> Third: is this test actually discredited (invalidating completely the above request)?

    Pretty much, at least in the minds of most sports scientists.

    Andy Coggan
     
  6. Warren

    Warren Guest

    In article <[email protected]>, Andy Coggan
    <[email protected]> wrote:

    > "Justin Lewis" <[email protected]s.tmfweb.nl> wrote in message
    > news:[email protected]...
    > > Does anyone know the current protocol for this test: particular reference to increases in
    > > wattage and time at each stage.
    >
    > I don't, but type "Conconi" as a search term on PubMed and you'll turn up his dozen or so
    > publications.
    >
    > >
    > > Second question: why is it considered necessary to maintain a regular (and usually low) cadence
    > > when performing the test? Surely you are measuring heartbeat against produced power and the
    > > cadence is irrelevent.
    >
    > Power might be independent of cadence on an ergometer, but heart rate isn't.
    >
    > > Third: is this test actually discredited (invalidating completely the above request)?
    >
    > Pretty much, at least in the minds of most sports scientists.

    A slight clarification, Max Testa still uses it, but only in conjunction with three or four other
    tests to get some useful data about LT, and the Conconi test result is considered the least useful
    of the group.

    -WG
     
  7. Andy Coggan

    Andy Coggan Guest

    "Phil Holman" <[email protected]> wrote in message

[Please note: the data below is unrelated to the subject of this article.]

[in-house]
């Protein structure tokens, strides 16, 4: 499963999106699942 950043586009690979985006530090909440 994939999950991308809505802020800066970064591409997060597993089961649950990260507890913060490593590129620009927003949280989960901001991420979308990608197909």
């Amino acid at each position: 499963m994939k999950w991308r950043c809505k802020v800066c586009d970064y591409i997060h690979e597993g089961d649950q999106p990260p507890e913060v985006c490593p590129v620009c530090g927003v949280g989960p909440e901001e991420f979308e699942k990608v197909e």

news:[email protected]...

    > I use it as an indoor workout session to break up the monotony. Start at 150 watts and increase
    > 25w every three minutes. It also provides a good comparitive analysis. Some test reports I've read
    > drop down to increasing every minute at 300w and up.

    Sounds to me like you're confusing a common incremental exercise test with the Conconi protocol
    (which emphasizes very short, non-steady-state stages).

    Andy Coggan
     
  8. Phil Holman

    Phil Holman Guest

    "Andy Coggan" <[email protected]> wrote in message
    news:[email protected]...
    > "Phil Holman" <[email protected]> wrote in message
    > news:[email protected]...
    >
    > > I use it as an indoor workout session to break up the
    monotony.
    > > Start at 150 watts and increase 25w every three minutes. It
    also
    > > provides a good comparitive analysis. Some test reports I've
    read
    > > drop down to increasing every minute at 300w and up.
    >
    > Sounds to me like you're confusing a common incremental
    exercise test with
    > the Conconi protocol (which emphasizes very short,
    non-steady-state stages).

    Guilty. IIRC the one minute version was looking for some flat spot in the HR plot. Never worked for
    me. The first "stress test" I did was on a treadmill back in 1980 and cranked the grade/speed up
    every 3 minutes. It became a bit of a competition among fellow employees and also gave an estimate
    of V02 max. The report I was reading lately which reverted to 1 minute intervals also measured gas
    exchange and determined a more accurate V02 max.

    Phil Holman